Short intro into Async development.

Photo by Gabriel Gusmao on Unsplash

To explain Async, I think it would be best to establish a metaphor! Let’s give a stab at it, shall we?

Let’s imagine a chef in a kitchen preparing a big meal. There’s only one chef in this kitchen. The chef could prepare a turkey, then prepare some potatoes, then prepare some bread, then prepare green beans, and then serve it.

Our diners would be treated to turkey, bread, green beans, and potatoes! This is not the goal. This meal was prepared in a synchronous model: one-thing-after-the-other. Whatever happened “blocked” the rest of things that were waiting for work.

Instead, our chef should move between each of these tasks quickly. The chef should use the asynchronous execution model browsers use. They should stuff the Turkey, they should measure the ingredients for the bread, they should peel the potatoes, etc. in a loop, as fast as possible so that all the tasks seem to be advancing at the same time. If the chef were to adopt this asynchronous model of work, the diners would be treated to piping-hot turkey, steaming potatoes, soft bread, and a fresh green beans.

I hope that metaphor made it clear enough what async is all about.

Now let’s get a bit more technical:

Asynchronous code in JavaScript looks a lot like event handlers. And if we think about it, that makes sense. You tell JavaScript:

Hey, do this thing. And then go do whatever maintenance you need: animate that gif, play some audio from SoundCloud, whatever. But when that first thing has an “I’m done” event, go back to it and do some work that I defined in a function when I called it.

Let’s imagine a function called asynchronousFetch that takes as arguments:

asynchronousFetch(“", tonOfGeneticData => sequenceClone(tonOfGeneticData)); // Line 1let lis = document.querySelectorAll(“li”); // Line 2

In this case, JavaScript starts the asynchronousFetch in Line 1, and then sets lis in Line 2. Some time later (who knows how long?), the fetch of data finishes and that data is passed into the "callback" function as tonOfGeneticData — back on Line 1.

Most asynchronous functions in JavaScript have this quality of “being passed a callback function.” It’s a helpful tool for spotting asynchronous code “in the wild.”

Let’s try seeing how synchronous versus asynchronous works in real JavaScript code.

Identify a Synchronous Code Bloc

As we have experienced in JavaScript, our code executes top-to-bottom, left-to-right.

function getData(){
console.log(“2. Returning instantly available data.”)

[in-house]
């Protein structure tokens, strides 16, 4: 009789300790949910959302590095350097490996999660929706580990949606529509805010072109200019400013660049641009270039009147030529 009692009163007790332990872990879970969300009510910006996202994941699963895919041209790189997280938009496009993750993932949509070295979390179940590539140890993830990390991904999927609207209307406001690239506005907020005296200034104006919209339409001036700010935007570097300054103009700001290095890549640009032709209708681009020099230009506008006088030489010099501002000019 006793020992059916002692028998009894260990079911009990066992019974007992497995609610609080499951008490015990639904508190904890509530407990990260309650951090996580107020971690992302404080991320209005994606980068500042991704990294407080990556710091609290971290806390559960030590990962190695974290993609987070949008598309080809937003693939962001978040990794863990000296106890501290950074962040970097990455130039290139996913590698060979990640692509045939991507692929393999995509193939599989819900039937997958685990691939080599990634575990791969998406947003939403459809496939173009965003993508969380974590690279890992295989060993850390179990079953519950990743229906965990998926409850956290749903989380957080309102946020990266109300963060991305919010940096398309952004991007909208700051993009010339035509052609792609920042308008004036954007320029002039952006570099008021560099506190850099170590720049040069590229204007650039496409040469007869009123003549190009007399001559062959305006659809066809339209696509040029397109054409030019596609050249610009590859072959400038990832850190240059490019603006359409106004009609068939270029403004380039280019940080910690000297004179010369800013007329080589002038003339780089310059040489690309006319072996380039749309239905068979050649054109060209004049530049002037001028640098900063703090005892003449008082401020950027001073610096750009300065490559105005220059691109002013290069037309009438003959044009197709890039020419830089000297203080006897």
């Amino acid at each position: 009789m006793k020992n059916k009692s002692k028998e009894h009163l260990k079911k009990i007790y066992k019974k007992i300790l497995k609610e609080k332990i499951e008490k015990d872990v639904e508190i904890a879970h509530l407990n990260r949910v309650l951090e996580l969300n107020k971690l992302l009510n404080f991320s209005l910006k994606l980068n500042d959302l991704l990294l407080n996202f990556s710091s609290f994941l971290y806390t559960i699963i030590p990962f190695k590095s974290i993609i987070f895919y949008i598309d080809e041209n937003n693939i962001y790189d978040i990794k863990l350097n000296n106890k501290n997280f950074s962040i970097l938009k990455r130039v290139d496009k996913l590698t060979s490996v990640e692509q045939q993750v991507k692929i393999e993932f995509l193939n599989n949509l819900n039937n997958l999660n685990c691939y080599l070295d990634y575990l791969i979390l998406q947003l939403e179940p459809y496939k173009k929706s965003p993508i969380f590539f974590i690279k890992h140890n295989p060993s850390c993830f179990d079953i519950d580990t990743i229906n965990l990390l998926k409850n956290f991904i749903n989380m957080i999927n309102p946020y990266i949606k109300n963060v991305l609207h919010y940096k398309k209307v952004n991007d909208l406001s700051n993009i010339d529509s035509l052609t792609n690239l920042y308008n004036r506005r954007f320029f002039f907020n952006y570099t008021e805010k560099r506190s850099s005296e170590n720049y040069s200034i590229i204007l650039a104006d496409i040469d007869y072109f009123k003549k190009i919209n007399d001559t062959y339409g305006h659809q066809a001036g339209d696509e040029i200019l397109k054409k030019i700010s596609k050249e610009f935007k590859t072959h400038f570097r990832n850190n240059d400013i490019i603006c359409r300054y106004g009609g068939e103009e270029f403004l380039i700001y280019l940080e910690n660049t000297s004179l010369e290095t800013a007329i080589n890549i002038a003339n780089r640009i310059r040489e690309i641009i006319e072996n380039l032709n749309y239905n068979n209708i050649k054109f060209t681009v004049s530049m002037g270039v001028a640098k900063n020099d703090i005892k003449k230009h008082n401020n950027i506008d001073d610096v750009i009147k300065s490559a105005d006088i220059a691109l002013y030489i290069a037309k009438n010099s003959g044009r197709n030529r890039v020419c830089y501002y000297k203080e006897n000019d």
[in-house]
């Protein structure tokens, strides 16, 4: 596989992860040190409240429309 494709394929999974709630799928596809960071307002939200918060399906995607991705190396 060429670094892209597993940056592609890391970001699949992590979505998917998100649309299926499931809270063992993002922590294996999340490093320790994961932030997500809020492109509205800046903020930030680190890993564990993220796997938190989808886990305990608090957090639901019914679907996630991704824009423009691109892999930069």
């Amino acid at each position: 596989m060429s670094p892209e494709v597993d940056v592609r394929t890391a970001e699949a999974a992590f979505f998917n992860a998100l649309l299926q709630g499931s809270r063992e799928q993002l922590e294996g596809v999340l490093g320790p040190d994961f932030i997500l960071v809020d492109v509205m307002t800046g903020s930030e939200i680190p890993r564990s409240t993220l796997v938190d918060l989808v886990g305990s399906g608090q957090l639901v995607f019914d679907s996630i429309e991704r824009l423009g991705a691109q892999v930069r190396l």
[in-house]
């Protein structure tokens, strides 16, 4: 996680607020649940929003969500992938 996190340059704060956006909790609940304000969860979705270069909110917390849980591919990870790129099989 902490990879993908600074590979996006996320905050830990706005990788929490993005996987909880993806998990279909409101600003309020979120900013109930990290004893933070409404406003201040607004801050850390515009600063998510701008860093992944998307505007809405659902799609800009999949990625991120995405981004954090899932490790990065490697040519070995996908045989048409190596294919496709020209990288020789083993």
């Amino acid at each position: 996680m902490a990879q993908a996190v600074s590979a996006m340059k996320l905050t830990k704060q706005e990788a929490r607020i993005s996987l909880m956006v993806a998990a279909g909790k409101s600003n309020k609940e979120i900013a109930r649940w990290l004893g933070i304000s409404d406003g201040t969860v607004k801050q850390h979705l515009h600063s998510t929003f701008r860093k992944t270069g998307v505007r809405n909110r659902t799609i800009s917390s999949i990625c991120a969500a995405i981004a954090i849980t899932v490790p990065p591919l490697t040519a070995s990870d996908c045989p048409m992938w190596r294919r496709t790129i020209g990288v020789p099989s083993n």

return [{name: “Dobby the House-Elf”}, {name: “Nagini”}]
function main(){
console.log(“1. Starting Script”)
const data = getData()
console.log(`3. Data is currently ${JSON.stringify(data)}`)
console.log(“4. Script Ended”)

Identify an Asynchronous Code Bloc

The easiest asynchronous wrapper function is window.setTimeout(). It takes as arguments:

The setTimeout() will wait the number of milliseconds and then execute the callback.

setTimeout(() => console.log(‘Hello World!’), 2000)

This says “Hello World!”… in 2 seconds.

Since this code is in an asynchronous container, JavaScript can do other work and come back when the work “on the back-burner is done.” If JavaScript didn’t have an asynchronous model, while you waited those 2 seconds, no gifs would animate, streaming audio might stall. Asynchronous execution makes browsers the exceedingly useful tools they are.

setTimeout(() => console.log(‘Hello World!’), 2000)
console.log(“No, me first”)

Sure enough:

No, me firstHello World!

JavaScript is so committed to trying to squeeze in work when it gets a chance that this has the exact same output!

setTimeout(() => console.log(‘Hello World!’), 0) // 0 Milliseconds!!console.log(“No, me first”)

The browser has < 0 milliseconds (i.e. nanoseconds) to see if it can find any work to do!


JavaScript in the browser has an asynchronous execution model. This fact has little impact when you’re writing simple code, but when you start doing work that might block the browser you’ll need to leverage asynchronous functions. Remember, these functions can be surprising and nearly every JavaScript developer sooner or later forgets to reckon with asynchrony.

While working asynchronously can be a bit of a headache for developers, it allows JavaScript to do other work whenever it has opportunity. Important methods which require us to think asynchronously are setTimeout(), fetch(), among others.

Passionate Programmer. Independent Thinker. Caring Father. Graduate of Flatiron Bootcamp for Software Development. Currently seeking new opportunities.